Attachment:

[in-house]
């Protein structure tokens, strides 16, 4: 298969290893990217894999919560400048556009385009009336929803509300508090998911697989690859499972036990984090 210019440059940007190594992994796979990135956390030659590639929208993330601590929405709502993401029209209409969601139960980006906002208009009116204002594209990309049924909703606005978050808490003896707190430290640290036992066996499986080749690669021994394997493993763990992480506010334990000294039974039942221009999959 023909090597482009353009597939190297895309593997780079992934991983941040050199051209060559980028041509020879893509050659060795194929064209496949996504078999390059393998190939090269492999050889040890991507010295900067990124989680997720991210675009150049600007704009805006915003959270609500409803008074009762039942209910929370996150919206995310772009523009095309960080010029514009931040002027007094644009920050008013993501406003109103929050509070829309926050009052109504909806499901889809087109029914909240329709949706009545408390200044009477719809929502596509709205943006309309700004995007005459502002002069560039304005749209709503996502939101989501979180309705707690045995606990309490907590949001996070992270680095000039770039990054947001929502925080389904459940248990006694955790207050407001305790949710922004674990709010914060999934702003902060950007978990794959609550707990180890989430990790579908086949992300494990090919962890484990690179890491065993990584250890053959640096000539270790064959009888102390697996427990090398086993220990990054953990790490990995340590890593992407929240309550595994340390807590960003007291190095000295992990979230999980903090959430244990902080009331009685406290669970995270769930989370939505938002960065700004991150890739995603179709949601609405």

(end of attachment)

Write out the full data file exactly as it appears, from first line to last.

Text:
[in-house]
């Protein structure tokens, strides 16, 4: 298969290893990217894999919560400048556009385009009336929803509300508090998911697989690859499972036990984090 210019440059940007190594992994796979990135956390030659590639929208993330601590929405709502993401029209209409969601139960980006906002208009009116204002594209990309049924909703606005978050808490003896707190430290640290036992066996499986080749690669021994394997493993763990992480506010334990000294039974039942221009999959 023909090597482009353009597939190297895309593997780079992934991983941040050199051209060559980028041509020879893509050659060795194929064209496949996504078999390059393998190939090269492999050889040890991507010295900067990124989680997720991210675009150049600007704009805006915003959270609500409803008074009762039942209910929370996150919206995310772009523009095309960080010029514009931040002027007094644009920050008013993501406003109103929050509070829309926050009052109504909806499901889809087109029914909240329709949706009545408390200044009477719809929502596509709205943006309309700004995007005459502002002069560039304005749209709503996502939101989501979180309705707690045995606990309490907590949001996070992270680095000039770039990054947001929502925080389904459940248990006694955790207050407001305790949710922004674990709010914060999934702003902060950007978990794959609550707990180890989430990790579908086949992300494990090919962890484990690179890491065993990584250890053959640096000539270790064959009888102390697996427990090398086993220990990054953990790490990995340590890593992407929240309550595994340390807590960003007291190095000295992990979230999980903090959430244990902080009331009685406290669970995270769930989370939505938002960065700004991150890739995603179709949601609405």